- Clinical science
A brain abscess is a focal, suppurative lesion that may occur in one or more regions of the brain. It may be caused by the direct spread of sinus, ear, and/or dental infections, inoculation of pathogens following open skull fractures, and/or hematogenous spread from infective foci. During the course of the disease, the infected brain tissue softens and is subsequently encapsulated by granulation tissue. Clinical manifestations include headache, fever, neurological deficits, seizures, nausea, vomiting, and other features of raised intracranial pressure. Given these clinical findings, the main differential diagnosis is primary or metastatic brain tumor. Contrast CT reveals an intraparenchymal lesion with a hypodense center and peripheral ring enhancement. Treatment of brain abscesses involves surgical drainage of the abscess followed by systemic antibiotic therapy.
- Usually an otogenic, sinus, oral, or meningeal (e.g., meningitis) source of infection
- Other sources: septic foci , open skull fractures, and/or neurosurgical procedures
- Viridans streptococci (∼50% of cases), often secondary to sinusitis
- Staphylococcus aureus (10–15% of cases)
- Coagulase-negative staphylococci (∼10% of cases)
- Obligate anaerobes (e.g., Bacteroides species; 15–40% of cases)
- Gram-negative aerobic bacteria (e.g., Enterobacteria, Pseudomonas species; 15–30% of cases)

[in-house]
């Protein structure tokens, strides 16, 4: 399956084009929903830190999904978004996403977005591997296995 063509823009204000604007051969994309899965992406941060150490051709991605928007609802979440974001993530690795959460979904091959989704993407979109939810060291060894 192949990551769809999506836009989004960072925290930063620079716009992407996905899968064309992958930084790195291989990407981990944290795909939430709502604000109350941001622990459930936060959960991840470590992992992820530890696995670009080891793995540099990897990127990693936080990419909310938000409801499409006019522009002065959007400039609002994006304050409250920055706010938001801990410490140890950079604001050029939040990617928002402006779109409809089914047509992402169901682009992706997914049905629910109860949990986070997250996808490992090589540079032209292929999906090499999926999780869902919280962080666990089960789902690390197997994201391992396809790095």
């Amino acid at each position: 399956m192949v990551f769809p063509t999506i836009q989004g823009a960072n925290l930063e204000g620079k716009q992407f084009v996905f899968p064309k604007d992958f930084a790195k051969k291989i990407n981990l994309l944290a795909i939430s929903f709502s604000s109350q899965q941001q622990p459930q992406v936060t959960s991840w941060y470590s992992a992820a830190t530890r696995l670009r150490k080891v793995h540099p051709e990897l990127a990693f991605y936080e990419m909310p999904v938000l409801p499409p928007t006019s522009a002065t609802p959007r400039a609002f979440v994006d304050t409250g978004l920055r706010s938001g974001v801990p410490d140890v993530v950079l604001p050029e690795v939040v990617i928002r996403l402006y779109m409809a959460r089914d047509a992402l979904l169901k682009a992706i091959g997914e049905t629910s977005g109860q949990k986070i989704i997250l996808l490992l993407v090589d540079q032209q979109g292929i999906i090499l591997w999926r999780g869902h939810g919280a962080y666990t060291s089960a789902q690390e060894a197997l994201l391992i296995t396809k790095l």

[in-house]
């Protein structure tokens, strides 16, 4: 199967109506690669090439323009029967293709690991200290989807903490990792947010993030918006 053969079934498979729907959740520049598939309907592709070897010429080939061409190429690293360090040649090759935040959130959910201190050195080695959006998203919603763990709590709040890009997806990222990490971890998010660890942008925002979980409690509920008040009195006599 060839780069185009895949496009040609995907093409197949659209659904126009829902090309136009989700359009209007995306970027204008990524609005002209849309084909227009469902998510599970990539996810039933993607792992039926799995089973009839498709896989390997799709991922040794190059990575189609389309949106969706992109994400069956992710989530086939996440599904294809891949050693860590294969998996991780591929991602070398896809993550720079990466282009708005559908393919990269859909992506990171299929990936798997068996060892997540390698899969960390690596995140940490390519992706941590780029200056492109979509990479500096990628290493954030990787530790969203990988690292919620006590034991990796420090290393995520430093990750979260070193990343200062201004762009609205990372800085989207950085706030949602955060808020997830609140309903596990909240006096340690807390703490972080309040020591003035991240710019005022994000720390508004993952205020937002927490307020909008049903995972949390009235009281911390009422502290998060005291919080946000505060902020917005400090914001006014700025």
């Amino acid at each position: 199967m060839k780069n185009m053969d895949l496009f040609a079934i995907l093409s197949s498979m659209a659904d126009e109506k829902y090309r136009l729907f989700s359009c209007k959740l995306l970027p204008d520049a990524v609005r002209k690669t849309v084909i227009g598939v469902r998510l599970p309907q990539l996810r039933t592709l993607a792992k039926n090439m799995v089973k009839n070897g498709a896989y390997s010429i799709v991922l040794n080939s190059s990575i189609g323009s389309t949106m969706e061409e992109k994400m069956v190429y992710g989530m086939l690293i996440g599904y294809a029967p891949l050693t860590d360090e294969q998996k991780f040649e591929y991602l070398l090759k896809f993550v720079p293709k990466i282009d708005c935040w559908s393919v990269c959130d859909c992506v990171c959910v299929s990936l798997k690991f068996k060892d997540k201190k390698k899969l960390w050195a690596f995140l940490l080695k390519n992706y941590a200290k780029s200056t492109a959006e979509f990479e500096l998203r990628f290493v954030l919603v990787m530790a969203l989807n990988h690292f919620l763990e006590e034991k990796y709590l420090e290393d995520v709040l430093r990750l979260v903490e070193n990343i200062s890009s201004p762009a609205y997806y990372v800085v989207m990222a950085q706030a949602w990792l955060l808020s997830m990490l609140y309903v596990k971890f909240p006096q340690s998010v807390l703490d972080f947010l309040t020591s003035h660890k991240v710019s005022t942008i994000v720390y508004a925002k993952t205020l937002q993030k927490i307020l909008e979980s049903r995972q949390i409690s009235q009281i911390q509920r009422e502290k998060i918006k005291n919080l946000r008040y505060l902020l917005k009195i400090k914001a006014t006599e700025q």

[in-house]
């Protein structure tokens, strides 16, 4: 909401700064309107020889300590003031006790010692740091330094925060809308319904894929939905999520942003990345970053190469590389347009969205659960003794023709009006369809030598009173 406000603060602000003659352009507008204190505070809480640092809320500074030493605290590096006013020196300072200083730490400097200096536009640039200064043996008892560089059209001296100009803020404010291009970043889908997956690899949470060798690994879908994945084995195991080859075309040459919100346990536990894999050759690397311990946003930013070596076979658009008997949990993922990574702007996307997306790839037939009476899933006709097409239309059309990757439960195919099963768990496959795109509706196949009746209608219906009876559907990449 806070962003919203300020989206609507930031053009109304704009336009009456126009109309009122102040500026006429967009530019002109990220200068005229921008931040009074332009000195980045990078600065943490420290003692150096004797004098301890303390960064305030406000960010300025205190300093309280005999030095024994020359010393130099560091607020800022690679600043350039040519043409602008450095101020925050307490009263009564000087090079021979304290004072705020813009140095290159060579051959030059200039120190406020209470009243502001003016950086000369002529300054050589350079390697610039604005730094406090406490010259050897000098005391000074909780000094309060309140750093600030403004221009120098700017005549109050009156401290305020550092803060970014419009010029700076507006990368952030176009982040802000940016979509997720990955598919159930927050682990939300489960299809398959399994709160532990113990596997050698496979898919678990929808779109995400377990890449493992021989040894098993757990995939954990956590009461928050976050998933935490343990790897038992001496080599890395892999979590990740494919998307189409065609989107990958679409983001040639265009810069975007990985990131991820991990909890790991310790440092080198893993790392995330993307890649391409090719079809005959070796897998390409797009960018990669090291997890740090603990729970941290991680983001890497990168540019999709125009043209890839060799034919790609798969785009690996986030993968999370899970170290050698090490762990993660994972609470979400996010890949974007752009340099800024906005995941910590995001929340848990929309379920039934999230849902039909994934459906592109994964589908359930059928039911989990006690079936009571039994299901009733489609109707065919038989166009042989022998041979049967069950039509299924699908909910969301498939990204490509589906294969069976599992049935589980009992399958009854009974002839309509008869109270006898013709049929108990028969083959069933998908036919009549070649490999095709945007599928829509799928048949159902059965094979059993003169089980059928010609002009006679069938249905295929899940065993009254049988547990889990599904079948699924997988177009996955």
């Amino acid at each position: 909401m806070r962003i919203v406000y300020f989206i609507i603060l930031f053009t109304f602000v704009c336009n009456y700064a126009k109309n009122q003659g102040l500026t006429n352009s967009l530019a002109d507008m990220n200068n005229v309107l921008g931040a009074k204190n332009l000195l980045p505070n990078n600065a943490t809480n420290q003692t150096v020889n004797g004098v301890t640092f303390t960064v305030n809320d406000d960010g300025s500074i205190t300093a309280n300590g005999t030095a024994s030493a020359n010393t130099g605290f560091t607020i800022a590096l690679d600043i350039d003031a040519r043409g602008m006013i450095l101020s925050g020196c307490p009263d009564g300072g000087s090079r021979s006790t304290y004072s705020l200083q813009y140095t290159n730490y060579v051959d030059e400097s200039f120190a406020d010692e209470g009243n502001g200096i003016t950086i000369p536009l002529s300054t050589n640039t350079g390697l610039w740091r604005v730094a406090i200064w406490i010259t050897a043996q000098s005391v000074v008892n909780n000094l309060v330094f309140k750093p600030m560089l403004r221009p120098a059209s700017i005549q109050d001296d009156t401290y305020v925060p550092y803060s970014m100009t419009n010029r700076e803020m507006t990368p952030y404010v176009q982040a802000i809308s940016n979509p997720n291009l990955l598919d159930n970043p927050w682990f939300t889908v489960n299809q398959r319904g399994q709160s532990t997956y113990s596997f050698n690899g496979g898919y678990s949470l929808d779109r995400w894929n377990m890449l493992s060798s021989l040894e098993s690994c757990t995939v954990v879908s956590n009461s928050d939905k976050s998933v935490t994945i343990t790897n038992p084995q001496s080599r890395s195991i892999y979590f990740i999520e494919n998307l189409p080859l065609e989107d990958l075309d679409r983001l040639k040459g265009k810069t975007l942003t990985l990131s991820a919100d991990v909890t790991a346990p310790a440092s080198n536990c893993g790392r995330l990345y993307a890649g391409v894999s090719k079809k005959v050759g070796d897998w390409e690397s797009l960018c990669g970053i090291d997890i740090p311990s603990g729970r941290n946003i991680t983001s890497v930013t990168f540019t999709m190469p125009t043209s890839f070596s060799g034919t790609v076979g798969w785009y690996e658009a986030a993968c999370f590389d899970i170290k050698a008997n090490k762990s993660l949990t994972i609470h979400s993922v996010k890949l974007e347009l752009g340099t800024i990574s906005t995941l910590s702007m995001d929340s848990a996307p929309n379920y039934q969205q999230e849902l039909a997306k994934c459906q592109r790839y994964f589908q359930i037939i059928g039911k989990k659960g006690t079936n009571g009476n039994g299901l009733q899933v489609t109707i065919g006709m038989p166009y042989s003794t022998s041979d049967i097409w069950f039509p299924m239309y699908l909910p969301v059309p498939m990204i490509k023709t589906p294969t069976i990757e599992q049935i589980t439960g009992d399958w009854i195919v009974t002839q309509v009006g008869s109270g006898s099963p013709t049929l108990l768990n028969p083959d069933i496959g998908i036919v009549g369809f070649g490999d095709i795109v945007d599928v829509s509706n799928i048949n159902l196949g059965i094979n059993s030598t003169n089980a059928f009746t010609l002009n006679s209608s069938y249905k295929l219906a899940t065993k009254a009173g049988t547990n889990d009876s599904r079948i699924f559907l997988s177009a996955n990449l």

- Parasites (e.g., neurocysticercosis in patients from Latin America, Sub-Saharan Africa, and Asia)
- In immunocompromised states: Toxoplasma, Aspergillus, Candida, Mucormycosis (also known as Zygomycosis), Cryptococcus
- Entry of pathogens via contiguous spread, direct inoculation, or hematogenous spread
Clinical features depend on the size and location of the lesion.
- Dull persistent headache
- (e.g., vomiting, papilledema, altered mental status)
- Focal neurological deficits
- Generalized or focal seizures (∼ 30% of cases)
- Laboratory tests
- CT/MRI: : intraparenchymal lesions with a central hypodense (necrotic) area and peripheral ring enhancement
Biopsy (and drainage): microscopic examination and culture
- Best confirmatory test; entails either craniotomy for complete excision, or image-guided aspiration; distinguishes an abscess from a tumor
- Cultures also determine the infective organism and its antibiotic sensitivities. Infections are often multibacterial; tailoring of antibiotic therapy to specific bacterial sensitivities is especially important given the length of treatment.
- Electroencephalography: striking focal lesions with potential for epileptic seizures
- Early surgical drainage and biopsy of the abscess
Antibiotic therapy for 6–8 weeks (usually IV ;)
- If brain abscess < 2.5 cm, history of symptoms < 1 week, and no signs of ICP → antibiotic therapy without surgical drainage may be attempted
- In all other cases → begin immediately after abscess biopsy/drainage
- Initial empirical therapy (e.g., third-generation cephalosporin + metronidazole ± vancomycin)
- Specific antibiotics may be used once the causative organisms and their antibiotic sensitivities are known.
- Seizure prophylaxis (e.g., anticonvulsants)
- If treated early: high survival rates and low rates of residual neurological sequelae
- Multiple, deep, ruptured; , or inadequately treated abscesses have a poor prognosis.